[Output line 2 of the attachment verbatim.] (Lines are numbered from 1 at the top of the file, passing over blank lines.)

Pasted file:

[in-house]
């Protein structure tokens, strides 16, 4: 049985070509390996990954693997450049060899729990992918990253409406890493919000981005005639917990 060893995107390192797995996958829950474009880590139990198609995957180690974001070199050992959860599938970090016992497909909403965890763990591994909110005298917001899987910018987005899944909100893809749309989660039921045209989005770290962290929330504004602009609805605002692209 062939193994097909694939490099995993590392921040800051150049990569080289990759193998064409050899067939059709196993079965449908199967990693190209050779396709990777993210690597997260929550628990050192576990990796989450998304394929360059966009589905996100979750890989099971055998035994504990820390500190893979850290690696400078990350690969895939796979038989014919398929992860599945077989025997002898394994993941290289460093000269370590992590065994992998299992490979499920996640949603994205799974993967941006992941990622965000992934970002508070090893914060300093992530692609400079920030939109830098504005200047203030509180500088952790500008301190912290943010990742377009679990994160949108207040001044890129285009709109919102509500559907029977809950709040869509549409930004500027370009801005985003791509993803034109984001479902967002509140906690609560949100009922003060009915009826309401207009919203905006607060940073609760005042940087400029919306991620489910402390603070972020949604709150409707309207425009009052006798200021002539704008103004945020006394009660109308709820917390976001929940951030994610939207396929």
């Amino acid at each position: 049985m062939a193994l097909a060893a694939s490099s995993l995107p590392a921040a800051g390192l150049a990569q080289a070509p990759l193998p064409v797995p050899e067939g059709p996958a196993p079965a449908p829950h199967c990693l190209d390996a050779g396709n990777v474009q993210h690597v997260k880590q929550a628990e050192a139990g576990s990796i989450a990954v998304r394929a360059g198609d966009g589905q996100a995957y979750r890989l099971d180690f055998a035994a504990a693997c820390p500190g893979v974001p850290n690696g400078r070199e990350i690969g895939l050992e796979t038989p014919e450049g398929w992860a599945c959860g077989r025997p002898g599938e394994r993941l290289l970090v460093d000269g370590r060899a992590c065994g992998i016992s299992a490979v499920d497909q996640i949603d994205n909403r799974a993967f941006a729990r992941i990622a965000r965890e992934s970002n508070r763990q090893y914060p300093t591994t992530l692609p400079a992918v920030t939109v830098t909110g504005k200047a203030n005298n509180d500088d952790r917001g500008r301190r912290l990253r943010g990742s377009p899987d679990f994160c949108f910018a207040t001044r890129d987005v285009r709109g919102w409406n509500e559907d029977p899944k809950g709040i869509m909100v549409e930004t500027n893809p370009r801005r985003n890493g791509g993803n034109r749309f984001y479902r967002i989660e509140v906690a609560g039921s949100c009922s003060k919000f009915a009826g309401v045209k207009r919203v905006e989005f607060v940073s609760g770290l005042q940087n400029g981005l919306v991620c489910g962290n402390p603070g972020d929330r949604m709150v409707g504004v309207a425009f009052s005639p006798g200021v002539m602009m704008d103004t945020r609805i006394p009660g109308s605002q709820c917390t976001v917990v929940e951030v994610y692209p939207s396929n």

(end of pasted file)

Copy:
């Protein structure tokens, strides 16, 4: 049985070509390996990954693997450049060899729990992918990253409406890493919000981005005639917990 060893995107390192797995996958829950474009880590139990198609995957180690974001070199050992959860599938970090016992497909909403965890763990591994909110005298917001899987910018987005899944909100893809749309989660039921045209989005770290962290929330504004602009609805605002692209 062939193994097909694939490099995993590392921040800051150049990569080289990759193998064409050899067939059709196993079965449908199967990693190209050779396709990777993210690597997260929550628990050192576990990796989450998304394929360059966009589905996100979750890989099971055998035994504990820390500190893979850290690696400078990350690969895939796979038989014919398929992860599945077989025997002898394994993941290289460093000269370590992590065994992998299992490979499920996640949603994205799974993967941006992941990622965000992934970002508070090893914060300093992530692609400079920030939109830098504005200047203030509180500088952790500008301190912290943010990742377009679990994160949108207040001044890129285009709109919102509500559907029977809950709040869509549409930004500027370009801005985003791509993803034109984001479902967002509140906690609560949100009922003060009915009826309401207009919203905006607060940073609760005042940087400029919306991620489910402390603070972020949604709150409707309207425009009052006798200021002539704008103004945020006394009660109308709820917390976001929940951030994610939207396929």